CATBALOGAN, Philippines — Buko Pie vendor Razil Glave was surprised to see their Borongan City, Eastern Samar household’s power bill for January 2023 more than double the month before.
Their old power bill ranged from P800 to P1000. In January, it jumped to P2,300, and in February, P2,156.
“Bakit po ganun, eh yung gamit namin di naman nagbabago,” Glave said on Sunday, March 26, referring to the actual usage figure on their bill from the Eastern Samar Electric Cooperative (Esamelco). (Why did that happen when our use of power has not changed.)
The household only uses a few bulbs, a lone television set, three electric fans, and an oven for their small kakanin (native sweets) business.
“We always try talaga na magtipid. Pero bakit ganun, pataas pa rin ng pataas ang bill namin?” the micro-entrepreneur complained. (We always try to limit out electricity use. But how come our bill remains high.)
“Nahihirapan kami syempre, kasi kapag tumataas (ang bill namin) sa kuryente, lumiliit naman ang income namin,” Glave said. (Of course, we struggle, because every time the bill goes up, our income goes down.)
Jerome Sual, also a resident of Borongan City, is angry at the combination of high rates and inefficient service. He tried to hold off payment while challenging his household’s latest power bills, which hit more than P5,000 in February.
But on March 21, Sual told Rappler he can no longer ignore three months of unpaid bills.
The alternative is disconnection – and disaster for his small poultry business.
“Makuri gad, makuri gad, labi na kay nadungan paghinitaas it papliton yana,” Jerome, a poultry owner, said.
(It’s hard, it’s hard, especially now that the prices of basic commodities are steadily rising.)
Why power rates are rising in some of the country’s poorest communities is also a question House minority leader Marcelino “Nonoy” Libanan wants to be answered.
Esamelco is the lone electricity distributor in Eastern Samar’s 22 municipalities and the provincial capital of Borongan City – a service area with a population of almost 500,000.
“Eastern Samar is also reeling not only from excessive electricity rates but also from recurring power outages and persistent low voltage power supply,” Libanan said of the province prone to natural disasters and with an underdeveloped market.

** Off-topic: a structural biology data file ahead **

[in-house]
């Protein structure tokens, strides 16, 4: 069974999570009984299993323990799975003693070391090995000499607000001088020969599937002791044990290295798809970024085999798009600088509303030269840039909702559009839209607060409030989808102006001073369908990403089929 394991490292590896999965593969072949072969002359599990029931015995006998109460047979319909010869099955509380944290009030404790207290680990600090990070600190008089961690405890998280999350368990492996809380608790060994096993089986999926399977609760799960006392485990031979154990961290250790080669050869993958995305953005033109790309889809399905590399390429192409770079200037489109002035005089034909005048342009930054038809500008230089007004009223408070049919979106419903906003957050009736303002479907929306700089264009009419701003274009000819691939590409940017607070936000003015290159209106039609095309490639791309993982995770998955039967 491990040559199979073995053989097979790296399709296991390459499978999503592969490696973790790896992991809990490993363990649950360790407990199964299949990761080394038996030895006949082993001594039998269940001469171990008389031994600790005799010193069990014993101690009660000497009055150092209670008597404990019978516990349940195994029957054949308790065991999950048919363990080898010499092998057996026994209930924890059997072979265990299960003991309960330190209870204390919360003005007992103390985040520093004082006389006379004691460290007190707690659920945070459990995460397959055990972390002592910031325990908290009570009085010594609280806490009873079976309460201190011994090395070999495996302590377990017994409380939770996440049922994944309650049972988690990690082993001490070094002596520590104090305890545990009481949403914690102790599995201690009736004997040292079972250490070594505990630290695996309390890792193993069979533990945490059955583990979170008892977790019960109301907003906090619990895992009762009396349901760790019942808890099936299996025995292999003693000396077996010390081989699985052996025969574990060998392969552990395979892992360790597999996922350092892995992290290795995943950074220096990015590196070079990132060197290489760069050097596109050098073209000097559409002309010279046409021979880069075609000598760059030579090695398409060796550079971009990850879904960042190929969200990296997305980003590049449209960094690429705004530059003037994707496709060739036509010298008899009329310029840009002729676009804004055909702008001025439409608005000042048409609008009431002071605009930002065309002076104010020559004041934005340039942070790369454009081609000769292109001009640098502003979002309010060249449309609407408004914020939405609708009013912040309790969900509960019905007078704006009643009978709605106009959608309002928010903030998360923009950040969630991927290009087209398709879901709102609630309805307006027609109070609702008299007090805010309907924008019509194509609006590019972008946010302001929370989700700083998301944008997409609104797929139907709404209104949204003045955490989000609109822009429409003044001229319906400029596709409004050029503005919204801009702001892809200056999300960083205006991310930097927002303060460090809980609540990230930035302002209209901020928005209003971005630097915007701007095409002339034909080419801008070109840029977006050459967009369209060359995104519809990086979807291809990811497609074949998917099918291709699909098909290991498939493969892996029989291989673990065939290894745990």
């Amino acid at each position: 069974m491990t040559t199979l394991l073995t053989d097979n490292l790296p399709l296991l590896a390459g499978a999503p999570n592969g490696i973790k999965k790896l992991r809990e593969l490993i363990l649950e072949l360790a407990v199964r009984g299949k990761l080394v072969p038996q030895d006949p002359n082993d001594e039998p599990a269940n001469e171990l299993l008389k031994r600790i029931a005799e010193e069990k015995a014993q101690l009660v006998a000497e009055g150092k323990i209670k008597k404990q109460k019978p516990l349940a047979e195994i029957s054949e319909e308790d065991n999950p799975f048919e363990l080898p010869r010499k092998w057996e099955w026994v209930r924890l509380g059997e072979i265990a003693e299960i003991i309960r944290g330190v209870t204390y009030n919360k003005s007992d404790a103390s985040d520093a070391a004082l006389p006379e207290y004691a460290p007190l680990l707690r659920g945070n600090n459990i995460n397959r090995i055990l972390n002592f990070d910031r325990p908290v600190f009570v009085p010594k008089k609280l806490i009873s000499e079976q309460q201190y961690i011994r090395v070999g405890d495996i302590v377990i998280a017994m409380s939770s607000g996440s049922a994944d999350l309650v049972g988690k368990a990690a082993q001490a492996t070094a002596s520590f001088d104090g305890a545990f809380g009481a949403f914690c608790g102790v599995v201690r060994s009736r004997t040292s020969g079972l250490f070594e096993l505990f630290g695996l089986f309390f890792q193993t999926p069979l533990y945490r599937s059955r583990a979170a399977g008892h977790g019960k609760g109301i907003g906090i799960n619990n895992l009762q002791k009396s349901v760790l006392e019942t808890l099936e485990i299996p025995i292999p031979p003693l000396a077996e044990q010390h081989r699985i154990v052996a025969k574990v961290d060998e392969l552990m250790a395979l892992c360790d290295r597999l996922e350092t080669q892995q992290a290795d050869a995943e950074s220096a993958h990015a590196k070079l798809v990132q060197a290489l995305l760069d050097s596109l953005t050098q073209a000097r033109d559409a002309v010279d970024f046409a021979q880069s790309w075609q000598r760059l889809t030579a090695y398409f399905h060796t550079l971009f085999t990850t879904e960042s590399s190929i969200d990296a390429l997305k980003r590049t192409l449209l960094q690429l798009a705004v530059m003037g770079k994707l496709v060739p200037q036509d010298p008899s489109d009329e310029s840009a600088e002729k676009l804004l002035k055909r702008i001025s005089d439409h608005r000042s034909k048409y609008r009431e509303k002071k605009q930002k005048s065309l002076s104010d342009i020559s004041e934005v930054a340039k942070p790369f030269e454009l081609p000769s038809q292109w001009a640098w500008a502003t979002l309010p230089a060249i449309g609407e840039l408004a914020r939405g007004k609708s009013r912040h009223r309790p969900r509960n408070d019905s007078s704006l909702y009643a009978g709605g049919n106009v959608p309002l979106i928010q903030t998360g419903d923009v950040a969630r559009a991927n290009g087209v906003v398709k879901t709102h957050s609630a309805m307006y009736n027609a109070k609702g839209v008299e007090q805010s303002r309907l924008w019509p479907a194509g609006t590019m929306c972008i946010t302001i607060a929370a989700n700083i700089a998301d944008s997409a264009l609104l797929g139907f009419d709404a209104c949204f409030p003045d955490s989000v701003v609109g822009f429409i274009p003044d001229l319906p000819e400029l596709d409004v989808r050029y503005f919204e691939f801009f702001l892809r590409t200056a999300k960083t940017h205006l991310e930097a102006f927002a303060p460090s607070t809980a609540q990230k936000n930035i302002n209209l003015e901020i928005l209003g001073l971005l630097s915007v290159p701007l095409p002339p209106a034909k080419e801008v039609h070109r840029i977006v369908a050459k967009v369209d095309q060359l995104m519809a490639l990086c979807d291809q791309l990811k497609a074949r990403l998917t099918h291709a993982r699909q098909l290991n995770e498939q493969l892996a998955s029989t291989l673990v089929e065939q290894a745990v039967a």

The legislator filed on March 19 House Resolution (HR) No. 846, which seeks a congressional probe in aid of legislation into Esamelco’s power rate hike and poor service performance.
“The extremely high rate is unacceptable, considering that Esamelco cannot even provide reliable power supply on a constant and continuous basis,” Libanan said.
Libanan used to be the representative of the province’s lone congressional district but now represents that 4Ps party list.
‘Pass on charges’
Esamelco explained that the power increase is mainly due to their Luzon-based suppliers’ Generation System Charge (GSC).
The power coop describes the bill increase as “Pass on charges.”
In their last power rate increase announcement, dated Feb. 10, Esamelco confirmed that the cooperative increased December and January rates by around P1.37 per kilowatt hour for all residential buildings.
That means an increase from P14.28/kwh to P15.65/kwh in January.
For commercial, industrial, and public buildings, the power coop also increased the January power rate to P14.45/kwh from an original rate of P13.05, an increase of P1.40 per kilowatt hour.
Libanan also wants to find the reasons for Esamelco’s “deteriorating service.”
“Kailangan mapagtuunan ito ng pansin dahil isa po ito sa necessity ng ating mga kababayan. Ang madalas na power outage at mataas na presyo ng kuryente ay malaki po ang epekto sa araw-araw nating pamumuhay,” Libanan said. (We need to focus because power is a basic need. The frequent power outage and high power rates have major impact on our daily life.)
Both Glave and Sua support the congressional probe.
“Dapat lang po (ito) para magkaalaman na kung bakit patuloy ang increase, at para na rin mahanapan ng paraan para bumaba ang presyo (ng kuryente) sa amin,” Glave said. (That’s right, so we know the reason for continuing rate hikes, and so we can look for ways to bring these down.)
“We must stress that all electric cooperatives are duty-bound to provide a dependable and adequate supply of electricity in their service areas,” Libanan said. – Rappler.com
There are no comments yet. Add your comment to start the conversation.